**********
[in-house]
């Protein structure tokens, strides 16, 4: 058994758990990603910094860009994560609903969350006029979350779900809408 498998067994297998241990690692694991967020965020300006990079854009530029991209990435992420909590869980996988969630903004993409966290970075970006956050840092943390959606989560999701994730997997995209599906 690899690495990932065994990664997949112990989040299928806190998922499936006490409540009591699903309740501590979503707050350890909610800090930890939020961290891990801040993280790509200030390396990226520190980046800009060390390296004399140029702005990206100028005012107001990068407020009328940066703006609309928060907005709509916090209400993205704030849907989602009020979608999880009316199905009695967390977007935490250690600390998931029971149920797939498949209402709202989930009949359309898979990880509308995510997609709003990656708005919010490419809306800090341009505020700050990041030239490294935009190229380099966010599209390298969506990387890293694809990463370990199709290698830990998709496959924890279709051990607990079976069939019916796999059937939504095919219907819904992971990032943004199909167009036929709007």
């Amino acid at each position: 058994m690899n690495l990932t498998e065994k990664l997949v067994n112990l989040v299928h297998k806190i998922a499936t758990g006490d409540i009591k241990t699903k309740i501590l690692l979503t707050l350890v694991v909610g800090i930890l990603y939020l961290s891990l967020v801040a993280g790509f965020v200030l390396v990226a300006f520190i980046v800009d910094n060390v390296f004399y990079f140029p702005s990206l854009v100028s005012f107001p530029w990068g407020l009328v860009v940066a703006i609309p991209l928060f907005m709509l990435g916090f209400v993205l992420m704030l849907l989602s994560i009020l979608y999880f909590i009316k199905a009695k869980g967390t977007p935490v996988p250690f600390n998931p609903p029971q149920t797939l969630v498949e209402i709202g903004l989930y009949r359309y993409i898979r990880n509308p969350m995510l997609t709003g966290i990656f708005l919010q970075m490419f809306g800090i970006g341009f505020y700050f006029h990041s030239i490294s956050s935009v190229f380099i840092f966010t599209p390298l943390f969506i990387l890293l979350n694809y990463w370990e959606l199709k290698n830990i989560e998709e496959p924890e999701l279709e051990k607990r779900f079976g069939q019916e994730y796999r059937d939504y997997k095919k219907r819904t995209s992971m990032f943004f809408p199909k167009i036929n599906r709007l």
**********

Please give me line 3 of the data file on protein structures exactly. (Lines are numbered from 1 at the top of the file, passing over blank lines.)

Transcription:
């Amino acid at each position: 058994m690899n690495l990932t498998e065994k990664l997949v067994n112990l989040v299928h297998k806190i998922a499936t758990g006490d409540i009591k241990t699903k309740i501590l690692l979503t707050l350890v694991v909610g800090i930890l990603y939020l961290s891990l967020v801040a993280g790509f965020v200030l390396v990226a300006f520190i980046v800009d910094n060390v390296f004399y990079f140029p702005s990206l854009v100028s005012f107001p530029w990068g407020l009328v860009v940066a703006i609309p991209l928060f907005m709509l990435g916090f209400v993205l992420m704030l849907l989602s994560i009020l979608y999880f909590i009316k199905a009695k869980g967390t977007p935490v996988p250690f600390n998931p609903p029971q149920t797939l969630v498949e209402i709202g903004l989930y009949r359309y993409i898979r990880n509308p969350m995510l997609t709003g966290i990656f708005l919010q970075m490419f809306g800090i970006g341009f505020y700050f006029h990041s030239i490294s956050s935009v190229f380099i840092f966010t599209p390298l943390f969506i990387l890293l979350n694809y990463w370990e959606l199709k290698n830990i989560e998709e496959p924890e999701l279709e051990k607990r779900f079976g069939q019916e994730y796999r059937d939504y997997k095919k219907r819904t995209s992971m990032f943004f809408p199909k167009i036929n599906r709007l």